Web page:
New flexible season tickets, aimed at people who are likely to commute to work a couple of days a week, have gone on sale today.

The paperless tickets will allow travel on any 8 days in a 28-day period, with passengers able to tap smartcards or scan mobiles at the station with no need to select the days of travel in advance.

For example, someone travelling between Woking and London Terminals two days a week.

Assuming working a typical working year with 4 weeks holiday = which equates to 233 working days a year (365 days – 104 weekends – 8 bank holidays – 20 days holiday)

Using the slightly confusing National Rail calculator

Commuting two days a week to London Terminals = 93 days a year

  • If buying tickets daily, that works out at £2,325 per year.
  • If buying a flexi ticket, that works out at £1,977 per year.

Commuting three days a week to London Terminals = 140 days a year.

  • If buying tickets daily, that works out at £3,500 per year.
  • If buying a flexi ticket, that works out at £2,884 per year.

However, if you include forward travel from London Waterloo using the London Underground, then the discounts vanish as the flexi ticket does not include tube/bus journeys.

The flexi tickets also do not cover journeys on the mainline trains that are wholly within the London Travelcard Zones when using Oyster/contactless cards.

So while people outside London can get the discounted travel into London, Londoners, who are already being asked to pick up more of the cost of government travel bailouts than the rest of the UK, once again lose out on a UK travel deal.

The launch of flexible season tickets is the first step in the reform of the railways, as part of the recently launched Williams-Shapps Plan for Rail.


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  1. Harry says:

    Why would the discounts vanish if using the Underground? The saving is had on the SWR part. You would then just add the £2.40 each way to the cost (e.g. commuting from Waterloo to Bank) via Contactless.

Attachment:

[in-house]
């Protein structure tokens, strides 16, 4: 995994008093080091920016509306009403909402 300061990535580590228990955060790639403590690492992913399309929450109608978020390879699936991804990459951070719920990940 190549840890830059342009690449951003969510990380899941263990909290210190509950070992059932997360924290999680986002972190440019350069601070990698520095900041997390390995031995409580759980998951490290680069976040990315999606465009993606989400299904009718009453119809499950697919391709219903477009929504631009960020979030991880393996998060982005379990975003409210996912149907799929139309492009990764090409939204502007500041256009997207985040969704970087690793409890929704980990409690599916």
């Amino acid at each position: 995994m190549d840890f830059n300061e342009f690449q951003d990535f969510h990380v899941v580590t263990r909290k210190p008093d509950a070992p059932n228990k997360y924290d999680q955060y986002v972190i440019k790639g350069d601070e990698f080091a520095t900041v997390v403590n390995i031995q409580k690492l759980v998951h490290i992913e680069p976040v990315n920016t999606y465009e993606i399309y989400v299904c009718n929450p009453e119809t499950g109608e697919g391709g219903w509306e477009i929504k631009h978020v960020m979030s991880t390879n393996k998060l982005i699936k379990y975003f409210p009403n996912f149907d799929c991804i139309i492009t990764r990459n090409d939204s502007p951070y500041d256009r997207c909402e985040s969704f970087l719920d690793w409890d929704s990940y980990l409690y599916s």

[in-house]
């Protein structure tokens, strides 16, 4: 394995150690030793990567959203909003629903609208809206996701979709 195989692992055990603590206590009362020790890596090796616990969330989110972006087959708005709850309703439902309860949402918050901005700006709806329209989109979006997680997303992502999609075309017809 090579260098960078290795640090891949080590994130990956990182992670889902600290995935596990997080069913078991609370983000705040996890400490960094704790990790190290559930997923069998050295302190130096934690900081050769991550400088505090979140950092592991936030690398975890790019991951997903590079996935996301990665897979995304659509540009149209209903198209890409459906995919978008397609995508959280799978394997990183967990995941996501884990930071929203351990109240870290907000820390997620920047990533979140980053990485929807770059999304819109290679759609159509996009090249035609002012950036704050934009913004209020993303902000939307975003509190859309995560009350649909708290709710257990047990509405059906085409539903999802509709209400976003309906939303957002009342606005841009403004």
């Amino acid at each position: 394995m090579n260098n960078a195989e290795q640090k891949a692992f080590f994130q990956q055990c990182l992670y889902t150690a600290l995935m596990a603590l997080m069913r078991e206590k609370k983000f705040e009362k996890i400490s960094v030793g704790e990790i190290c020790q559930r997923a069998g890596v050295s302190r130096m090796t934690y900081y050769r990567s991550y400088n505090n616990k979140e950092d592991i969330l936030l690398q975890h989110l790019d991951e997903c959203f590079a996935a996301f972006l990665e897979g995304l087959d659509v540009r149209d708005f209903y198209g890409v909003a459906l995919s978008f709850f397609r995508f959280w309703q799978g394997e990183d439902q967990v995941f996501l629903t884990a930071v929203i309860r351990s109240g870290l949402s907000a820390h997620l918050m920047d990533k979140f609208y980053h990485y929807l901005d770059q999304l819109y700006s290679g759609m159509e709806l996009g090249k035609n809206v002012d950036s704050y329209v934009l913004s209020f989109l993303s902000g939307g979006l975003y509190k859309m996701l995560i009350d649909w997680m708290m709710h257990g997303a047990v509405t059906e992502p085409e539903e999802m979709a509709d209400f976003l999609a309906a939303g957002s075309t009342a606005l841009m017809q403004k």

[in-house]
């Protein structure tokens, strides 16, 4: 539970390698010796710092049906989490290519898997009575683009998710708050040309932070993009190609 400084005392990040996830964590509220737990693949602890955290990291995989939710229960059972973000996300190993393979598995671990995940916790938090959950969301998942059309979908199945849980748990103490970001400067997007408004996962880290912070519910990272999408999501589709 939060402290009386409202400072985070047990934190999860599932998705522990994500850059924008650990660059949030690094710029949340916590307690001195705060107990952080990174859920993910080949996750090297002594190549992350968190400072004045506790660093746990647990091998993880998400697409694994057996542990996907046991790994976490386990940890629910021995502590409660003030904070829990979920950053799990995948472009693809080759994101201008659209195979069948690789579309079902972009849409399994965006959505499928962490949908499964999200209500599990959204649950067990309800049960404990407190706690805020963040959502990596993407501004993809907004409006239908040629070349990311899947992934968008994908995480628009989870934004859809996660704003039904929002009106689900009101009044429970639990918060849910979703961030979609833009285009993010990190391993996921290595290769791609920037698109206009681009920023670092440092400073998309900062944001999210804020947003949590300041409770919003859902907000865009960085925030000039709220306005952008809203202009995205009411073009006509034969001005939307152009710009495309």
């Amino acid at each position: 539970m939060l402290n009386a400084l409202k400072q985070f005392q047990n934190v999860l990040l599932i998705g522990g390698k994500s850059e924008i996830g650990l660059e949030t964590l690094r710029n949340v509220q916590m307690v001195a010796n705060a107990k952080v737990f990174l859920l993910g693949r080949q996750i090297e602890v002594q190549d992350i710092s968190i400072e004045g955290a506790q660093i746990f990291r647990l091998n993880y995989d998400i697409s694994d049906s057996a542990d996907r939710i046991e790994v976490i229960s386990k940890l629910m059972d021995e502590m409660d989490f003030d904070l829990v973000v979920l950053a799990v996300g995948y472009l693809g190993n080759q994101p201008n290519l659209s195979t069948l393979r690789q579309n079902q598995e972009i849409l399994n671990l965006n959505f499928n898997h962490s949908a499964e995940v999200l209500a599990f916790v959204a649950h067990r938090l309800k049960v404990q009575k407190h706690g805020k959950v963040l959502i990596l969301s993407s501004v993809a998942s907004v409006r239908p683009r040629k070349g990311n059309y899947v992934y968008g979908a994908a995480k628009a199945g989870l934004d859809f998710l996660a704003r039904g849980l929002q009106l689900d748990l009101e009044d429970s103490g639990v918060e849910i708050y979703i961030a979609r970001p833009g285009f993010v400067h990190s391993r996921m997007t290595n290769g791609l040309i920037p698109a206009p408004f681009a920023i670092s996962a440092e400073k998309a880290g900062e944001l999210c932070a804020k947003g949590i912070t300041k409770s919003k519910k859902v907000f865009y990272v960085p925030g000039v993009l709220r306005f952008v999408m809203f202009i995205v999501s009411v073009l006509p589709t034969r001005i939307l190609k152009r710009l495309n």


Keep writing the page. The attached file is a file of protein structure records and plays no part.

• ianVisits says:

      It’s usually cheaper to buy a ticket including the travel zones, as otherwise, you are paying double for zone 1.

  2. MilesT says:

    Given that the ticket won’t include Underground/overground/bus privileges, I predict lots of fare hackery will happen.


    1/ People buying the cheapest Network Southeast annual season ticket so they can get the gold card discount added to their oyster card, to make part of the PAYG journey cheaper. This should just abour break even on a 3 days per week basis, and then you also have the Gold card for leisure travel as well.
    2/ People buying tickets to interchange stations that have good bus service to their final destination (e.g. West Hampstead Thameslink, then walking through to the the Finchley Road to get buses onwards to Victoria). And/or continuing on bicycle (Brompton or Santander where available) or foot
    3/ People who live live just within the outer Zonal boundary buying a flexi season from the first station outside (to get the discount). To be legal you would have to travel to start the journey at that station, which might need the purchase of a second flexi season from nearest station to the out of zone station (which should also be valid) or travelling to that station by other means (car, bus, bike)

    I wonder how the various Zonal edge cases will be treated, e.g. Reading, Epsom, etc.

    Also, it is possible to book tickets starting/terminating at overground stations on the nationalrail website. I wonder how these will be handled in the case of flexi seasons from “out of zone” station to “overground station”–whether this would be considered eligible (may or may not actually be cheaper than ticketing to the interchange station and then paying the £3.20 PAYG oyster fare for Overground on top).

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